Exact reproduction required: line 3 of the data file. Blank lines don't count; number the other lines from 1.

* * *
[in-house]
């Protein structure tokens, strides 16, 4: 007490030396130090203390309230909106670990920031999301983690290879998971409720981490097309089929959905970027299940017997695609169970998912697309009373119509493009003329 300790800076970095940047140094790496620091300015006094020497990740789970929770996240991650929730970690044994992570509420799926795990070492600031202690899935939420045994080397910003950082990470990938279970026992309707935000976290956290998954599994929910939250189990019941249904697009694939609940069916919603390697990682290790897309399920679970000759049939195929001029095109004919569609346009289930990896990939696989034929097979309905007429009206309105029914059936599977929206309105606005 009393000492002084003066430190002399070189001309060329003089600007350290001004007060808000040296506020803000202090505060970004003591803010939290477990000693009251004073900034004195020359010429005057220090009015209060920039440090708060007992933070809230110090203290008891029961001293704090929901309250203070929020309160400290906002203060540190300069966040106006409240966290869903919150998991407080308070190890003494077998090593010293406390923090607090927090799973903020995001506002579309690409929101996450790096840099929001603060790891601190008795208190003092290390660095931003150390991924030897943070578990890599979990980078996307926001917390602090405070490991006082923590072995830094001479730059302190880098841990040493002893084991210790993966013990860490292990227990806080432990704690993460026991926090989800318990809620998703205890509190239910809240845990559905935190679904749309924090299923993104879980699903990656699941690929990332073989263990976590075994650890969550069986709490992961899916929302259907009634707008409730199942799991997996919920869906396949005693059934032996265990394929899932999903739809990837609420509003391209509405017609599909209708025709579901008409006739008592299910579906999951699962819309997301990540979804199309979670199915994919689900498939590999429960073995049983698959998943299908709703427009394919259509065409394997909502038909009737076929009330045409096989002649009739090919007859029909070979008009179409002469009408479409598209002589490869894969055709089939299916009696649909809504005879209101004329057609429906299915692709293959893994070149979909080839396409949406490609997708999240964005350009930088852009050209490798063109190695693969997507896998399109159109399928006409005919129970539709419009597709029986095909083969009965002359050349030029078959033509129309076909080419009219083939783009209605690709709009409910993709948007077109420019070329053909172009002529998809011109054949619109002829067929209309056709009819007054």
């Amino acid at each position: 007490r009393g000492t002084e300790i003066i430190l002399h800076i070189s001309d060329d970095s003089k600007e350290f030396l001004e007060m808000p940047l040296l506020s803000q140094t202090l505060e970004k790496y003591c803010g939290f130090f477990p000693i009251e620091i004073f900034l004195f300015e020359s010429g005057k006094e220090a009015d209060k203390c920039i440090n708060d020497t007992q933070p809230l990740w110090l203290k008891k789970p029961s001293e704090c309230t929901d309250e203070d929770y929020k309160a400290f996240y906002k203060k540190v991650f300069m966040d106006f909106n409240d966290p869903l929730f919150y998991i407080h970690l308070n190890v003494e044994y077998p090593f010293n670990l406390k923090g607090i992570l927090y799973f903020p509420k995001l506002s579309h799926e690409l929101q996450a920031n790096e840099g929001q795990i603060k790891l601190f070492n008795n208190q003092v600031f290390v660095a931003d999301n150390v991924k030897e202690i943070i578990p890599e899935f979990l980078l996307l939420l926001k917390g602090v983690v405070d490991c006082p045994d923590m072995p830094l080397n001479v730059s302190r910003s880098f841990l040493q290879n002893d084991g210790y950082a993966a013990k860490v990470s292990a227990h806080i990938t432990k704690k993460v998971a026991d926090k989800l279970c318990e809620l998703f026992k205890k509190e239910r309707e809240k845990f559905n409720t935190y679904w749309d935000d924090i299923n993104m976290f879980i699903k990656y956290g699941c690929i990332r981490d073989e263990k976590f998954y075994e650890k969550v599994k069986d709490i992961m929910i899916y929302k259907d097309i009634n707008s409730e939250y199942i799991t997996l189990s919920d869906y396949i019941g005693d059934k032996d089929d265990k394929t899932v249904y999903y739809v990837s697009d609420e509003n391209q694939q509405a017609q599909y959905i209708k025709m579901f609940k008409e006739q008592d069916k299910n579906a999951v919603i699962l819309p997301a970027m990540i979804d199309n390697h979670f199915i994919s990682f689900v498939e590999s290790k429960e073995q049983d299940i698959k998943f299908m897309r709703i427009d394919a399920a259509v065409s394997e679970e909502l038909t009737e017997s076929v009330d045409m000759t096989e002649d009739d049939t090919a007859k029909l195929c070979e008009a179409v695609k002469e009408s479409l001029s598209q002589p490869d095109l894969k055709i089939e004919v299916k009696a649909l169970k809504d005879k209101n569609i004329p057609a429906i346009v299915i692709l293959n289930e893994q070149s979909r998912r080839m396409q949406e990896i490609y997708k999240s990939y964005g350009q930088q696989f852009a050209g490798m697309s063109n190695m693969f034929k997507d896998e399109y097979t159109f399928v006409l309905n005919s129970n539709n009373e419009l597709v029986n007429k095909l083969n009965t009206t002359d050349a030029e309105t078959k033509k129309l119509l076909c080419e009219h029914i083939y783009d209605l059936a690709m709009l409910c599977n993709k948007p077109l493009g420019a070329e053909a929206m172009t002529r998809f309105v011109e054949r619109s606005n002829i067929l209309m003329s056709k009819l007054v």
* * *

């Amino acid at each position: 007490r009393g000492t002084e300790i003066i430190l002399h800076i070189s001309d060329d970095s003089k600007e350290f030396l001004e007060m808000p940047l040296l506020s803000q140094t202090l505060e970004k790496y003591c803010g939290f130090f477990p000693i009251e620091i004073f900034l004195f300015e020359s010429g005057k006094e220090a009015d209060k203390c920039i440090n708060d020497t007992q933070p809230l990740w110090l203290k008891k789970p029961s001293e704090c309230t929901d309250e203070d929770y929020k309160a400290f996240y906002k203060k540190v991650f300069m966040d106006f909106n409240d966290p869903l929730f919150y998991i407080h970690l308070n190890v003494e044994y077998p090593f010293n670990l406390k923090g607090i992570l927090y799973f903020p509420k995001l506002s579309h799926e690409l929101q996450a920031n790096e840099g929001q795990i603060k790891l601190f070492n008795n208190q003092v600031f290390v660095a931003d999301n150390v991924k030897e202690i943070i578990p890599e899935f979990l980078l996307l939420l926001k917390g602090v983690v405070d490991c006082p045994d923590m072995p830094l080397n001479v730059s302190r910003s880098f841990l040493q290879n002893d084991g210790y950082a993966a013990k860490v990470s292990a227990h806080i990938t432990k704690k993460v998971a026991d926090k989800l279970c318990e809620l998703f026992k205890k509190e239910r309707e809240k845990f559905n409720t935190y679904w749309d935000d924090i299923n993104m976290f879980i699903k990656y956290g699941c690929i990332r981490d073989e263990k976590f998954y075994e650890k969550v599994k069986d709490i992961m929910i899916y929302k259907d097309i009634n707008s409730e939250y199942i799991t997996l189990s919920d869906y396949i019941g005693d059934k032996d089929d265990k394929t899932v249904y999903y739809v990837s697009d609420e509003n391209q694939q509405a017609q599909y959905i209708k025709m579901f609940k008409e006739q008592d069916k299910n579906a999951v919603i699962l819309p997301a970027m990540i979804d199309n390697h979670f199915i994919s990682f689900v498939e590999s290790k429960e073995q049983d299940i698959k998943f299908m897309r709703i427009d394919a399920a259509v065409s394997e679970e909502l038909t009737e017997s076929v009330d045409m000759t096989e002649d009739d049939t090919a007859k029909l195929c070979e008009a179409v695609k002469e009408s479409l001029s598209q002589p490869d095109l894969k055709i089939e004919v299916k009696a649909l169970k809504d005879k209101n569609i004329p057609a429906i346009v299915i692709l293959n289930e893994q070149s979909r998912r080839m396409q949406e990896i490609y997708k999240s990939y964005g350009q930088q696989f852009a050209g490798m697309s063109n190695m693969f034929k997507d896998e399109y097979t159109f399928v006409l309905n005919s129970n539709n009373e419009l597709v029986n007429k095909l083969n009965t009206t002359d050349a030029e309105t078959k033509k129309l119509l076909c080419e009219h029914i083939y783009d209605l059936a690709m709009l409910c599977n993709k948007p077109l493009g420019a070329e053909a929206m172009t002529r998809f309105v011109e054949r619109s606005n002829i067929l209309m003329s056709k009819l007054v």